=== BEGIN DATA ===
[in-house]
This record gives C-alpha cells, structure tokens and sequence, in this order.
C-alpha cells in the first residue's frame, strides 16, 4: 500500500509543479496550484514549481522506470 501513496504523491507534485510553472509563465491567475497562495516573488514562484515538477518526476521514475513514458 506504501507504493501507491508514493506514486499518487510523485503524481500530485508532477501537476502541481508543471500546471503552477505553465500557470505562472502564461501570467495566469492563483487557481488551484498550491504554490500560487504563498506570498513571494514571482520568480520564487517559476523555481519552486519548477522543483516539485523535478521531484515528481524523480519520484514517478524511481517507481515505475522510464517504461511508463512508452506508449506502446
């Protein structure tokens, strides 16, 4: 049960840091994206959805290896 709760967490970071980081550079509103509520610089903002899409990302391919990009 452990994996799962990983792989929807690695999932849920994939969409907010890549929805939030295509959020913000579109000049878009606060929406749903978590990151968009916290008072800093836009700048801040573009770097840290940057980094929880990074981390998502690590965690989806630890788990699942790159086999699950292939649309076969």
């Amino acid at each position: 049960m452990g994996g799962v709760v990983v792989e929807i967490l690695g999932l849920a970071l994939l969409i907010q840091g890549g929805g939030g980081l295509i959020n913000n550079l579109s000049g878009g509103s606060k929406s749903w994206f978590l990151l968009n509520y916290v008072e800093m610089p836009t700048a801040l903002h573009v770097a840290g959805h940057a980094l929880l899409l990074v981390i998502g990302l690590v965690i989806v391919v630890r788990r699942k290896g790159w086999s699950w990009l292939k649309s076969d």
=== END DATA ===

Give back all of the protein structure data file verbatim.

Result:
[in-house]
This record gives C-alpha cells, structure tokens and sequence, in this order.
C-alpha cells in the first residue's frame, strides 16, 4: 500500500509543479496550484514549481522506470 501513496504523491507534485510553472509563465491567475497562495516573488514562484515538477518526476521514475513514458 506504501507504493501507491508514493506514486499518487510523485503524481500530485508532477501537476502541481508543471500546471503552477505553465500557470505562472502564461501570467495566469492563483487557481488551484498550491504554490500560487504563498506570498513571494514571482520568480520564487517559476523555481519552486519548477522543483516539485523535478521531484515528481524523480519520484514517478524511481517507481515505475522510464517504461511508463512508452506508449506502446
């Protein structure tokens, strides 16, 4: 049960840091994206959805290896 709760967490970071980081550079509103509520610089903002899409990302391919990009 452990994996799962990983792989929807690695999932849920994939969409907010890549929805939030295509959020913000579109000049878009606060929406749903978590990151968009916290008072800093836009700048801040573009770097840290940057980094929880990074981390998502690590965690989806630890788990699942790159086999699950292939649309076969």
């Amino acid at each position: 049960m452990g994996g799962v709760v990983v792989e929807i967490l690695g999932l849920a970071l994939l969409i907010q840091g890549g929805g939030g980081l295509i959020n913000n550079l579109s000049g878009g509103s606060k929406s749903w994206f978590l990151l968009n509520y916290v008072e800093m610089p836009t700048a801040l903002h573009v770097a840290g959805h940057a980094l929880l899409l990074v981390i998502g990302l690590v965690i989806v391919v630890r788990r699942k290896g790159w086999s699950w990009l292939k649309s076969d």